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Local News

  • Council hires new part-time police officer, approves resolution for police backup

    Following an executive session by the Owenton City Council Aug. 2, Mayor David “Milkweed” Wotier swore in Jason Jones, the city’s newest part-time police officer.

    Police Chief Terry Gentry said the department needed another officer after being short-staffed following the suspension of officer Rufus Shearer Jr. Out of all the applications the department had on file, Jones was the only one who currently held the Peace Officer Professional Standards certification and had been to the academy.

    “He was the top candidate,” Gentry said.

  • Sheriff warns against potential phone scams

    The Owen County Sheriff’s Office is warning residents about phone scams, the most recent one where callers claim to be from the IRS.

    Owen County Sheriff Mark Bess said he has been receiving reports about this type of scam call on an almost weekly basis. One form of the phone call alleges there are legal charges that need resolved.

    “The IRS is never ever going to call,” Bess said.

  • Former teacher takes on district-wide position

    Middle school science teacher, high school guidance counselor and alternative school principal are just a few of the titles Joretta Crowe has held during her 24-year career as an educator. Now, Crowe is beginning her 25th year in Owen County as the new director of districtwide programs.

    Crowe’s life-long pursuit of education is something that started when she was young.

    “I had two siblings that are younger, four and five years younger than I am, and I would sit there and teach them on a blackboard,” Crowe said.

  • Cole brothers bring home 12th at national high school rodeo

    More than 170 high school teams entered the team roping division at the 68th National High School Finals Rodeo last month in Gillette, Wyo. Two Owen County natives were able to bring home 12th place.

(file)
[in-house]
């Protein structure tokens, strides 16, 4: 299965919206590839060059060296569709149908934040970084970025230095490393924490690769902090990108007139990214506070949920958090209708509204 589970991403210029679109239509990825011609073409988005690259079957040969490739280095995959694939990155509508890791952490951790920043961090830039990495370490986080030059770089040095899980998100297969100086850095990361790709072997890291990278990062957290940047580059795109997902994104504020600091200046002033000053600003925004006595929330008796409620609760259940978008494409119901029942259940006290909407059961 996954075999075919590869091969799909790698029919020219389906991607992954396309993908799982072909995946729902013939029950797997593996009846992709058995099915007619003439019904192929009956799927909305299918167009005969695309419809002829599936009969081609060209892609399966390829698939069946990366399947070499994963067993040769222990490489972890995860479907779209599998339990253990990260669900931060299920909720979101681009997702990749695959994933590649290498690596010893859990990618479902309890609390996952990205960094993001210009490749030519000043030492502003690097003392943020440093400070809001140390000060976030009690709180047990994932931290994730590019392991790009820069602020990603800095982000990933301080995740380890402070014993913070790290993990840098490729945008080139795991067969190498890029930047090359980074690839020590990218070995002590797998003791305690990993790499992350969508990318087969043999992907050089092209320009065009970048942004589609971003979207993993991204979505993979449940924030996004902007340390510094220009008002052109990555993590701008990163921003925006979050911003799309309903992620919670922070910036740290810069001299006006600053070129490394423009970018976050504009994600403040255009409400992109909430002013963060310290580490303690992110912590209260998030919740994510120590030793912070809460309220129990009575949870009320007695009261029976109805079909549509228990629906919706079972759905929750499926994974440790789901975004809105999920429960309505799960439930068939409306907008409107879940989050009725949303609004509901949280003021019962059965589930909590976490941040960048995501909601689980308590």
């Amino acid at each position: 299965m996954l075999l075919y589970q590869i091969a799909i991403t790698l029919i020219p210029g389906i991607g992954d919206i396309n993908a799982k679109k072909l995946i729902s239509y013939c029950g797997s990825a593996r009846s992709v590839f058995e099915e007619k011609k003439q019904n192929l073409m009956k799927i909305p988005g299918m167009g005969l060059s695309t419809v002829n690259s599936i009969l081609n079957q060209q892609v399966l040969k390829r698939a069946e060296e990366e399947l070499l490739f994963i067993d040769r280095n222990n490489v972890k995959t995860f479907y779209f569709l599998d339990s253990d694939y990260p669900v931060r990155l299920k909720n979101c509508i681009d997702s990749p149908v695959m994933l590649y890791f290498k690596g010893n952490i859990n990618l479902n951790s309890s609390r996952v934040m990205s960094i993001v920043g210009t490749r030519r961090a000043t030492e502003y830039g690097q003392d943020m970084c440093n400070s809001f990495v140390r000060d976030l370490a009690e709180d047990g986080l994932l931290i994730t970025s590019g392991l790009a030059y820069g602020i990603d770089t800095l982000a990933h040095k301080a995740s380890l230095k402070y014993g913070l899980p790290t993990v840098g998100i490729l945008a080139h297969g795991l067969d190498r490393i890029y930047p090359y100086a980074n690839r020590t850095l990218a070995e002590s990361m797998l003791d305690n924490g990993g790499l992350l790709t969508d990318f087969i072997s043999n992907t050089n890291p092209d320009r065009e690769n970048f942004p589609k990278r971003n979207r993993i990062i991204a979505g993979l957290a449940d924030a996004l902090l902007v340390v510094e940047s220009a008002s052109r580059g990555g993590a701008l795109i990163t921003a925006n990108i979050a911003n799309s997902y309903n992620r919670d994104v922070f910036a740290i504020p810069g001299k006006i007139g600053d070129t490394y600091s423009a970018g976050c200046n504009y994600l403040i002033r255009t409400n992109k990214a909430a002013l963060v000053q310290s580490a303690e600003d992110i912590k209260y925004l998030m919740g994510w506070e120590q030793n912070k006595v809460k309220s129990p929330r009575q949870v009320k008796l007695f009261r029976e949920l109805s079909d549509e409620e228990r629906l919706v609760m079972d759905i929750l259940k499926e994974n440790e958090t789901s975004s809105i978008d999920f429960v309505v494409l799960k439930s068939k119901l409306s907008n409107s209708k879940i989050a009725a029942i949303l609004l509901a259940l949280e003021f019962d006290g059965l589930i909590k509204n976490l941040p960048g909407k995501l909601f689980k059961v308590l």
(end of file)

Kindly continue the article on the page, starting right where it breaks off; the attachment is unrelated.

Quinn Cole and Wyatt Cole had a time of 29.81 seconds in the dally team roping, according to the rodeo’s website.

    Greg Cole, Quinn and Wyatt’s father, said the two had a time of just over 7 seconds while qualifying for the “short go.” The top 20 qualifiers moved on to the finals.

  • Perkins still going strong

    BY LAUREN HOLLOWAY
    N-H Intern

    When you see Don Perkins and his wife Nancy in the tomato patch, it’s clear that there’s nothing he values more than family, his work and the outdoors.

    Perkins has been farming for as long as he can remember. Out of five brothers and three sisters, all of the boys grew up to be farmers.

    “Farming is in my family,” he said. “It was the only thing we all knew.”

  • Ky. American demos old Perry Street tank

    The water tower on Perry Street is no more.

    Crews from Kentucky American Water removed the tank in a single day after it was apparent the tank was no longer needed, according to Susan Lancho, external affairs manager for Kentucky American Water.

    “There were various tanks throughout our system that weren’t needed so they went ahead and took those down,” Lancho said.

  • School district discusses dual credit changes

    As the summer draws to a close with school starting in less than a week, students, parents and district staff gathered at the Owen County High School Monday evening to discuss changes made to Kentucky’s dual credit program for high school students.

    “We thought it was important to pull everyone back together. There’s been a lot of information and news out there about dual credit and some of the changes that’s taken place. We did not expect those changes to take place,” Rob Stafford, superintendent of Owen County Schools, said.

  • Battle of the Bluegrass celebrates third year in Owenton

    More than a dozen teams from across the Commonwealth gathered at the Owen County Park Saturday for the Battle of the Bluegrass, a softball tournament of the Grant County Special Olympics.

    Event coordinators reached out to former Owen County Parks and Recreation Director Buck Beverly three years ago in search of a new facility for the event.

  • Garnett celebrated as longtime public servant

    Former coworkers, friends and family celebrated a decades-long career in public service as Lannis Garnett recently retired from Owen County EMS.

    Prior to receiving his EMT training in 1980, Garnett was trained in CPR and first aid. Beginning in 1981, he and his wife Gladys ran Owen County Life Squad from their home until the service came under the rule of the Owen County Fiscal Court in August 1989.

  • Saying goodbye

    It is hard to believe that eight weeks have come and gone and it is time for me to say goodbye to The News-Herald and the Owenton community.

    Throughout the summer, I have learned so much not only from the office but from the community as well. The people of Owenton — from the school system, to the farmers, to the local businesses — have been so welcoming and for that, I am grateful.